Abstract. The photolysis module in Environment and Climate Change Canada's online chemical transport model GEM-MACH (GEM: Global Environmental Multi-scale – MACH: Modelling Air quality and Chemistry) was improved to make use of the online size and composition-resolved representation of atmospheric aerosols and relative humidity in GEM-MACH, to account for aerosol attenuation of radiation in the photolysis calculation. We coupled both the GEM-MACH aerosol module and the MESSy-JVAL (Modular Earth Submodel System) photolysis module, through the use of the online aerosol modeled data and a new Mie lookup table for the model-generated extinction efficiency, absorption and scattering cross sections of each aerosol type. The new algorithm applies a lensing correction factor to the black carbon absorption efficiency (core-shell parameterization) and calculates the scattering and absorption optical depth and asymmetry factor of black carbon, sea salt, dust and other internally mixed components. We carried out a series of simulations with the improved version of MESSy-JVAL and wildfire emission inputs from the Canadian Forest Fire Emissions Prediction System (CFFEPS) for 2 months, compared the model aerosol optical depth (AOD) output to the previous version of MESSy-JVAL, satellite data, ground-based measurements and reanalysis products, and evaluated the effects of AOD calculations and the interactive aerosol feedback on the performance of the GEM-MACH model. The comparison of the improved version of MESSy-JVAL with the previous version showed significant improvements in the model performance with the implementation of the new photolysis module and with adopting the online interactive aerosol concentrations in GEM-MACH. Incorporating these changes to the model resulted in an increase in the correlation coefficient from 0.17 to 0.37 between the GEM-MACH model AOD 1-month hourly output and AERONET (Aerosol Robotic Network) measurements across all the North American sites. Comparisons of the updated model AOD with AERONET measurements for selected Canadian urban and industrial sites, specifically, showed better correlation coefficients for urban AERONET sites and for stations located further south in the domain for both simulation periods (June and January 2018). The predicted monthly averaged AOD using the improved photolysis module followed the spatial patterns of MERRA-2 reanalysis (Modern-Era Retrospective analysis for Research and Applications – version 2), with an overall underprediction of AOD over the common domain for both seasons. Our study also suggests that the domain-wide impacts of direct and indirect effect aerosol feedbacks on the photolysis rates from meteorological changes are considerably greater (3 to 4 times) than the direct aerosol optical effect on the photolysis rate calculations.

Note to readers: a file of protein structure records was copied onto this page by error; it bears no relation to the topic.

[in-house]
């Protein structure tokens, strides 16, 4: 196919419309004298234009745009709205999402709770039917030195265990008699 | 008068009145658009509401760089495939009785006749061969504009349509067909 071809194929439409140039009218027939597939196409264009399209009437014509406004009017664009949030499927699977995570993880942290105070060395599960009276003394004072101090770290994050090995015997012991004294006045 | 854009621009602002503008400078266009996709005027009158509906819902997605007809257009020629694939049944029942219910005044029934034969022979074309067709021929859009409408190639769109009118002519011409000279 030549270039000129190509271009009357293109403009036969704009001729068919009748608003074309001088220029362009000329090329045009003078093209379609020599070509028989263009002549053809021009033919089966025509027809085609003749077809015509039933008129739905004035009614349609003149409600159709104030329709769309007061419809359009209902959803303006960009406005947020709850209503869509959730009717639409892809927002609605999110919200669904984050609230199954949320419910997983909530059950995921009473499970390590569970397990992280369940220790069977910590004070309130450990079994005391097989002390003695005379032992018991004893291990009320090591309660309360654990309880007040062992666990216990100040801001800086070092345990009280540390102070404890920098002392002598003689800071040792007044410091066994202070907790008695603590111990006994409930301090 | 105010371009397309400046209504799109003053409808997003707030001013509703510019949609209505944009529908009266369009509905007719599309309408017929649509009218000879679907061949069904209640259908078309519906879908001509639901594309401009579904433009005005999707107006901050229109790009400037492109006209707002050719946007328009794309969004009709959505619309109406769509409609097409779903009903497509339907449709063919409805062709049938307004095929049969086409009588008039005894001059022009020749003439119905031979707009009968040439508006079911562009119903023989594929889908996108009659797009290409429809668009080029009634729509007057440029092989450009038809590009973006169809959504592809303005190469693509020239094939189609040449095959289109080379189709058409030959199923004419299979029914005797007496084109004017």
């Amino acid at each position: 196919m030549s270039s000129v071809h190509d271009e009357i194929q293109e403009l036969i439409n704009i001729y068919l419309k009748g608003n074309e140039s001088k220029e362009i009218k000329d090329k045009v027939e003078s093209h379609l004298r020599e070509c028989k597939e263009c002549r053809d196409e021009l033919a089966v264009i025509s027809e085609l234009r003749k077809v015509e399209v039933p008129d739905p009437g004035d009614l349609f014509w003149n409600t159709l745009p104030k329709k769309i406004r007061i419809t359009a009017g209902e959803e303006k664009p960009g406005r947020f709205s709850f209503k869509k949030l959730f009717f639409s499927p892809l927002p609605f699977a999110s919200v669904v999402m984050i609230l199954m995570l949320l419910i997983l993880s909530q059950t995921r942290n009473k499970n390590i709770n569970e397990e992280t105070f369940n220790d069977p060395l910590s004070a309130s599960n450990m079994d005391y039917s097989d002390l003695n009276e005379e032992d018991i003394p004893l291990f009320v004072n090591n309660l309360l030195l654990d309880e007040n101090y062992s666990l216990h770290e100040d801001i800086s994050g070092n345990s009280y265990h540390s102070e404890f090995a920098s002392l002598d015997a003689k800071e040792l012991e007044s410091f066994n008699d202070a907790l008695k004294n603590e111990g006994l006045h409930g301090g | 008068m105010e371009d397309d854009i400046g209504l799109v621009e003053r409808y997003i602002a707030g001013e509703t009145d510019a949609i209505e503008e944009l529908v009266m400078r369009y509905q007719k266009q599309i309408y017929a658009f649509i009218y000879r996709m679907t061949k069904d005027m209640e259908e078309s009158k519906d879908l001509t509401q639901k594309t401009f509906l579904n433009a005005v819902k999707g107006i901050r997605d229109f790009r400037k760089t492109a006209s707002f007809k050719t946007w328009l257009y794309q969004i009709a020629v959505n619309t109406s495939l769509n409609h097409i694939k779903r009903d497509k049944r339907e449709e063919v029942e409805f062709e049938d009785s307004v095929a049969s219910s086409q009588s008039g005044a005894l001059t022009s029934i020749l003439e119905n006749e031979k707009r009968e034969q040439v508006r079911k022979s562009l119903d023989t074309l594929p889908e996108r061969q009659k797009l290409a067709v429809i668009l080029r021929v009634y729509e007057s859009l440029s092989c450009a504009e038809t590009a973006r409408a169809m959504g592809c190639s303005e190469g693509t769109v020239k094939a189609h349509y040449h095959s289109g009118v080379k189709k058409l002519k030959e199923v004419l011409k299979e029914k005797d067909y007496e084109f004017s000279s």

2022 ◽  
Michael Sigl ◽  
Matthew Toohey ◽  
Joseph R. McConnell ◽  
Jihong Cole-Dai ◽